Ramadan begins on Monday and Muslims around the world are preparing to abstain from eating and drinking during daylight for a month – and a certain British soft drink will play a major role.
On the evening, as iftar tables are laid throughout the Gulf, the vast majority will have a space right at the head reserved for a large jug of the region's favourite Ramadan drink: Vimto.
Much like Thanksgiving isn't complete without roast turkey and Christmas has to have a tree, when it comes to breaking fast during Ramadan, Vimto is the only drink of choice.
And this popularity isn't just perceived - the stats more than back it up. While official sales figures will no doubt have grown since they were last publicised on Vimto Arabia's official website in 2011, even back then they were seriously impressive.
More than 31 million bottles of the cordial were sold in that year, which is enough to make more than 440 million 250ml glasses of the popular drink. And what is even more impressive - and certainly more telling about Vimto's association with Ramadan - is that more than half of the company's total 2011 sales occurred either in the run up to Ramadan or during the Holy Month itself.
So clearly Vimto is a big deal in the Gulf, and if we didn't know better we would assume that any drink that could become so synonymous with Ramadan must be a local product, with its roots firmly in the region. But that's the thing: it's not.
In fact, the story of Vimto began in the North West of England in 1908 when John Noel Nichols, a former stockbroker’s clerk and soap factory manager, decided to quit his job and set up on his own as a small wholesaler specialising in herbs and spices.
One of the first products he developed to sell out of his central Manchester store was a herbal tonic that he claimed gave the drinker "Vim and Vigour", then called 'Vimtonioc', although it was soon shortened to the now-familiar Vimto.
The drink became popular around the UK and even spread to the likes of India and Sri Lanka when British troops stationed in the countries took samples of the concentrate on their tours of duty for a sweet reminder of home. However, it was 1928 when the fortunes of Vimto really turned, as this was the year the drink broke the Middle East, the company striking a deal with Saudi-based Abdulla Aujan & Brothers to be the sole importers and distributors.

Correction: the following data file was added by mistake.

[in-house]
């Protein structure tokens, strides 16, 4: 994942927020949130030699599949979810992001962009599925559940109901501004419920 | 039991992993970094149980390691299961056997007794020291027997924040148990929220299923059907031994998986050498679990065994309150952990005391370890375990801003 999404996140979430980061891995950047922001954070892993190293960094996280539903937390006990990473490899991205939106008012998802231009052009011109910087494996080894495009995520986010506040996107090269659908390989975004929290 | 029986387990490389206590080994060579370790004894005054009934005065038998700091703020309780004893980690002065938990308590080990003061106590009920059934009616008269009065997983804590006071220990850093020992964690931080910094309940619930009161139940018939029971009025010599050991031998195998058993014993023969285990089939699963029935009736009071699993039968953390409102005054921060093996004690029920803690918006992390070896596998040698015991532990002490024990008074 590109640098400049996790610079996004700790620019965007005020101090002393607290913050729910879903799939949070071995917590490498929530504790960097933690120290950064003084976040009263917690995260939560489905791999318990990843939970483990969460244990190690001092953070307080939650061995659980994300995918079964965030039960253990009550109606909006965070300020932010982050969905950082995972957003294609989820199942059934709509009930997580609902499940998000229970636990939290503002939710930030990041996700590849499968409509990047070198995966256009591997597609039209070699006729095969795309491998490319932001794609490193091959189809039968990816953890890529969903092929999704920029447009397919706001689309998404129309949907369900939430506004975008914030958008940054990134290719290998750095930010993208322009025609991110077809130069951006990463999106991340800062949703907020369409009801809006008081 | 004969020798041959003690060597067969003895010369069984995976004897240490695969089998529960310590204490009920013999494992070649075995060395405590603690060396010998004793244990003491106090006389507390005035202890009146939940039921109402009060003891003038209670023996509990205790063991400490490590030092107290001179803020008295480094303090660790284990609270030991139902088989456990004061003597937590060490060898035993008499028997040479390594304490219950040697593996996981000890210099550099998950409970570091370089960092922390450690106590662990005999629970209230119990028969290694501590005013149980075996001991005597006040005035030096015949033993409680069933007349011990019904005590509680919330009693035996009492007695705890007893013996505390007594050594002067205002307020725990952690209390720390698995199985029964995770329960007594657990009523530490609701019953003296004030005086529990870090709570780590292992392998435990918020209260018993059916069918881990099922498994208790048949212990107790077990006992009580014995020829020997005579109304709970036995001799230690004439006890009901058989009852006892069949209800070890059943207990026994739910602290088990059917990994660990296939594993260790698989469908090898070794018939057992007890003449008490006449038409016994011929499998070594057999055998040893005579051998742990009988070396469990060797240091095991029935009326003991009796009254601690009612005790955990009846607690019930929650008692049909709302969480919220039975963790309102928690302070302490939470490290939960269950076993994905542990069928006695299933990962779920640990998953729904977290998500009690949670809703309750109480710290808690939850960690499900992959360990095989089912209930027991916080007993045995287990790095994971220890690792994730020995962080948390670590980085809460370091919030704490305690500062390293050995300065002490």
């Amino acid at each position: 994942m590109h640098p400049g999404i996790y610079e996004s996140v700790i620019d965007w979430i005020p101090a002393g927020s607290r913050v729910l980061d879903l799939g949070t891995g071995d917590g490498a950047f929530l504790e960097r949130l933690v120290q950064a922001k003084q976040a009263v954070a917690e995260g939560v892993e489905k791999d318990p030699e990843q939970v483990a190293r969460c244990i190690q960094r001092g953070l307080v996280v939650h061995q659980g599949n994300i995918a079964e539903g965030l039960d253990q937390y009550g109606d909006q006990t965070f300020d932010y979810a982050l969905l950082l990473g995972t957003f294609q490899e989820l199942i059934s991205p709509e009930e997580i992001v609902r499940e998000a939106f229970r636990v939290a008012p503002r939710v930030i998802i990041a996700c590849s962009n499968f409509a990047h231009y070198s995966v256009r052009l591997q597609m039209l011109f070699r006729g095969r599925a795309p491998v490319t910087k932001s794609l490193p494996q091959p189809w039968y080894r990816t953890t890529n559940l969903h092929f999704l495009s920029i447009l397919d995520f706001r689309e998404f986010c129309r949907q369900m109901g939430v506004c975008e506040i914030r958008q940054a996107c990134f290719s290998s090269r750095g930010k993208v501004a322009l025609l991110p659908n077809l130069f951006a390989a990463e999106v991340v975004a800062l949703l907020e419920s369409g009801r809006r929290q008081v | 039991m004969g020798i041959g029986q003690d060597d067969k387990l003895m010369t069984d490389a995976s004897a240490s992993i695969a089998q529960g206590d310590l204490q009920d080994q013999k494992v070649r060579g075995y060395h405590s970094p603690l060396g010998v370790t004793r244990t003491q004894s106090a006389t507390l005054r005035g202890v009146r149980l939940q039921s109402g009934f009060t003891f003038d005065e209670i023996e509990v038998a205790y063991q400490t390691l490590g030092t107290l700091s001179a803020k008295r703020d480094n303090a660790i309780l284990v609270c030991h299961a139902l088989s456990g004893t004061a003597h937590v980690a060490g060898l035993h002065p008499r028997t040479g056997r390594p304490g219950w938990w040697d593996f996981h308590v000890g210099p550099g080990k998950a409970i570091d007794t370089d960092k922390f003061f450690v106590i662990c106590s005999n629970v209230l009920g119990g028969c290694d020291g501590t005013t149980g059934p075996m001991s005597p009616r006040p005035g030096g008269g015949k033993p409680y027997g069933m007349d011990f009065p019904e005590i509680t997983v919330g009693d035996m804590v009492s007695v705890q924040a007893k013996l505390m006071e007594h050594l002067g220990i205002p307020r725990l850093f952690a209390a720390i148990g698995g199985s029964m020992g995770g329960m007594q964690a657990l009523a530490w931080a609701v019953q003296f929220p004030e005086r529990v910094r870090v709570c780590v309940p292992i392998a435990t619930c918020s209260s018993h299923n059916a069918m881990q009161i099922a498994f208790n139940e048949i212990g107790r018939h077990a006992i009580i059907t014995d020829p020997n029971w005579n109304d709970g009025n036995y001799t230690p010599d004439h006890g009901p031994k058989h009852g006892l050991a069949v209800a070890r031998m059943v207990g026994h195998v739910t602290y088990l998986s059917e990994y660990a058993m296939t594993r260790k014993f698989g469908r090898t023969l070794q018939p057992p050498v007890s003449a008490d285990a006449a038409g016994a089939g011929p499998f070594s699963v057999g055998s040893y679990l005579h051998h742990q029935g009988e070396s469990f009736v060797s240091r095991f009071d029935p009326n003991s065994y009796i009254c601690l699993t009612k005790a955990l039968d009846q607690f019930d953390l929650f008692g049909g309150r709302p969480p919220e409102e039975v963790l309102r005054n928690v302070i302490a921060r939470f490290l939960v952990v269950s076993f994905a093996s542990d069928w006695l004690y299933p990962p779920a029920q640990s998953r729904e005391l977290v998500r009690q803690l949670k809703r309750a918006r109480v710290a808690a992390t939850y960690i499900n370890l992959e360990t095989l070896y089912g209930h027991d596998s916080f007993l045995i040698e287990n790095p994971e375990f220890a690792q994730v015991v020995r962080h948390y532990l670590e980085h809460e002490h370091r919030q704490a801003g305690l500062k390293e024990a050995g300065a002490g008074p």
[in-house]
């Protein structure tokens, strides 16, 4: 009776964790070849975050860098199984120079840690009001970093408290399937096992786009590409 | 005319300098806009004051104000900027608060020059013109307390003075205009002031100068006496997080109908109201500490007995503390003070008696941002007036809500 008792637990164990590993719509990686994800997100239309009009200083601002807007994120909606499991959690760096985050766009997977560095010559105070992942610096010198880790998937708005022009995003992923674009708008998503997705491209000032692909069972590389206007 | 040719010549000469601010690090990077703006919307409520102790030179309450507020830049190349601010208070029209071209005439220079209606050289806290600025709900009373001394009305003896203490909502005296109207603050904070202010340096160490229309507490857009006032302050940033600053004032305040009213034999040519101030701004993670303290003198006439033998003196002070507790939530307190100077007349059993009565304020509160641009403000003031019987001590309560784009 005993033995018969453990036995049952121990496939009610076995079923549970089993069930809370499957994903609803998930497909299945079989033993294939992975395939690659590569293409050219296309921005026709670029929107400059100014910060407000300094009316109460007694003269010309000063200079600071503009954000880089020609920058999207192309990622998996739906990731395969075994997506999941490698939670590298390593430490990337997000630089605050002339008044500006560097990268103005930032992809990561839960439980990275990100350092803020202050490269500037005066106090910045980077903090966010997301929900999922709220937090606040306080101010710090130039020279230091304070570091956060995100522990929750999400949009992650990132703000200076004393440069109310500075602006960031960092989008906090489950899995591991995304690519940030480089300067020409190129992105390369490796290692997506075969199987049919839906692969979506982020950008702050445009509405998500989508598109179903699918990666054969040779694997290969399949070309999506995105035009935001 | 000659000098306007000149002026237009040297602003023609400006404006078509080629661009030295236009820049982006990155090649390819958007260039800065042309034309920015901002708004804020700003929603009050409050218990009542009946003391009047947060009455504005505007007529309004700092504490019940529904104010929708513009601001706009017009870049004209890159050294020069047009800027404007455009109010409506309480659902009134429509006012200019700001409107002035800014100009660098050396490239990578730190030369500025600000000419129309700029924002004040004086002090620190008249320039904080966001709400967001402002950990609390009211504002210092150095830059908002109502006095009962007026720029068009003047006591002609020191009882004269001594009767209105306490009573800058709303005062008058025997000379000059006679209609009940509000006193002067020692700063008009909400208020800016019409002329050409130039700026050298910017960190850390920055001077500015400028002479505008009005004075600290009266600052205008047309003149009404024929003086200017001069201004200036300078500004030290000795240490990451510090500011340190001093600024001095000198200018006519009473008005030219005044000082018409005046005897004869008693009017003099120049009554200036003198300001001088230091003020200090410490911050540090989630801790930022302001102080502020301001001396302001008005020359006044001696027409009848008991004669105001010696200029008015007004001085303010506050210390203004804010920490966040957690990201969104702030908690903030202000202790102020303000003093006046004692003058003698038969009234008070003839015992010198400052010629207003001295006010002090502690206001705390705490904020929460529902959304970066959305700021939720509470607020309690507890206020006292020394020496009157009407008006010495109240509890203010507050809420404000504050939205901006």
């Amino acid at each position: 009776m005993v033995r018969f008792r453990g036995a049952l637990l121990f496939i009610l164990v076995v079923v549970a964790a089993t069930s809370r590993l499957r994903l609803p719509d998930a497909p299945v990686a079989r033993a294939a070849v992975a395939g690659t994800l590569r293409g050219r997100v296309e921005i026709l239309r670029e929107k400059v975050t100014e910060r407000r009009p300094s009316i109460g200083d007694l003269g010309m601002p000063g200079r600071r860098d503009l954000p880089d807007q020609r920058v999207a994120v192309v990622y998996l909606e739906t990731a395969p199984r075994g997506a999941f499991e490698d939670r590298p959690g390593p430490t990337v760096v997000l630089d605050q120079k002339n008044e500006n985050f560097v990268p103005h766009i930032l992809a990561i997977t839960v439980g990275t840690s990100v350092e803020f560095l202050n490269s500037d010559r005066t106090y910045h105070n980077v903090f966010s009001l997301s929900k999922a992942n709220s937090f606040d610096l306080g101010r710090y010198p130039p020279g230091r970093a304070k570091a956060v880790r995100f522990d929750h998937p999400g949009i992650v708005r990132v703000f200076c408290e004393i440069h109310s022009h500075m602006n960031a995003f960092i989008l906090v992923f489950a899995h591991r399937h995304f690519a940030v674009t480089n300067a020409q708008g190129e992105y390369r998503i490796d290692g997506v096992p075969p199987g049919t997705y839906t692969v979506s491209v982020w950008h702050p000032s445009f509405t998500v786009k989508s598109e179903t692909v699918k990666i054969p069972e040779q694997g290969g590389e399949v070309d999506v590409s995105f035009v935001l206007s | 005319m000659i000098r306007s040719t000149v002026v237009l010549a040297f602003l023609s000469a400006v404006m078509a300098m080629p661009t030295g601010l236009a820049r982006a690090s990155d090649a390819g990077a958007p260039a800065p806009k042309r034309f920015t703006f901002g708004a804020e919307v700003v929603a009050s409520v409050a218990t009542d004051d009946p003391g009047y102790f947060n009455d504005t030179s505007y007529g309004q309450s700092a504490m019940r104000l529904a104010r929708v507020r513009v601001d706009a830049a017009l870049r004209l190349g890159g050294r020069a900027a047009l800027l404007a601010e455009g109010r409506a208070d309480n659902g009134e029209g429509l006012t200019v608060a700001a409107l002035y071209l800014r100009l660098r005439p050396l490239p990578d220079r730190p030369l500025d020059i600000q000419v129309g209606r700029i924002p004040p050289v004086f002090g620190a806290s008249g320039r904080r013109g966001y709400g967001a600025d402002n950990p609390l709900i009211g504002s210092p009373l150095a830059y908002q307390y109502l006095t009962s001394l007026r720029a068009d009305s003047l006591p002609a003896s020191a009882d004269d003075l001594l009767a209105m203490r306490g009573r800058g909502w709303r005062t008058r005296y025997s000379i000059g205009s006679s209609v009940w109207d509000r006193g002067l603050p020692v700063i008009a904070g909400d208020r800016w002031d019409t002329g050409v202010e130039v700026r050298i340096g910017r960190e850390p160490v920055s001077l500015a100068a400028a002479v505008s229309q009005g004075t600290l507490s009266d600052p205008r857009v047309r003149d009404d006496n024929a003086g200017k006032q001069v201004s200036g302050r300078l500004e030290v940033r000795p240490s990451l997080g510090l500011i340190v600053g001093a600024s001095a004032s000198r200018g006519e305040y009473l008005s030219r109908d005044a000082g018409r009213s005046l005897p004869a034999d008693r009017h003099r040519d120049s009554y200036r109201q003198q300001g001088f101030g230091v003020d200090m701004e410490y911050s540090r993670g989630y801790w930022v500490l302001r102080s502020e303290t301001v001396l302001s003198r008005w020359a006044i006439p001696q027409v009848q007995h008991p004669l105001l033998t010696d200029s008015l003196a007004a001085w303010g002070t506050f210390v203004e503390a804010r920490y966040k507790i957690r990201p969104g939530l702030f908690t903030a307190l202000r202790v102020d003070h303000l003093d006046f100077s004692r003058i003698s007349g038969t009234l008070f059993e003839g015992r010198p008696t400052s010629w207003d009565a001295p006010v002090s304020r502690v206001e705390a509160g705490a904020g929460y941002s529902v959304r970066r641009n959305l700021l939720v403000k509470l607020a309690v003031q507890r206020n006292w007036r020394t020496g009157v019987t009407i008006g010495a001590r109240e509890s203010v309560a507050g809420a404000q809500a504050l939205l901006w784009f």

The move proved to be a masterstroke and soon families across the Gulf were lapping up the sweet mixed-berry flavoured concoction. Key to the drink's success was not only the sweet flavour, but also the fact that it was heavily associated with the temperance movement, advocating restrictions on alcohol intake - something which obviously aligns perfectly with the Saudi culture.
Sure enough, Vimto proved to be a perfect fit for the Middle East, as its high-sugar recipe struck a chord not only with Middle Eastern tastebuds, but with those who were fasting for Ramadan, proving a much-needed energy boost at iftar.
As a gauge of just how successful Vimto has become, in December 2011, Coca-Cola bought about half of the Aujan Group's Middle East Vimto business for $980 million - the biggest consumer-goods investment ever made by a multinational company in the Middle East.
And with the big cash injection came another step up in all areas of the business. What began as a small family-owned business in the UK is now in the clutches of a giant multinational super-corporation, and everything from the rampant marketing campaigns, to the seamless production at the Dammam-based factory reflects that.
While it is true that Vimto has become such an integral part of Ramadan that there is barely an iftar table without it nowadays, what is also true is that as long as the name of the drink remains the same, Vimto will always be foreign to the Middle East.
Why? Well, for a start there is no letter 'V' in the Arabic alphabet, so already the drink sounds decidedly foreign to an Arabic-speaker - or so we're reliably informed, anyway. Add in the aforementioned century or so of rich British heritage and history, and the drink that Muslims all over the Gulf favour to break their fast seems about as Middle Eastern as roast beef and Yorkshire pudding.
But maybe that is all part of Vimto's success in the region. While there's no doubt the sweet taste, calorific content and massive advertising push all contribute heavily to Vimto being a mainstay on the iftar table, it's that sense of foreign mystique, heritage and history that makes it the undisputed king of Ramadan drinks.
( Source : by Peter lantorno )
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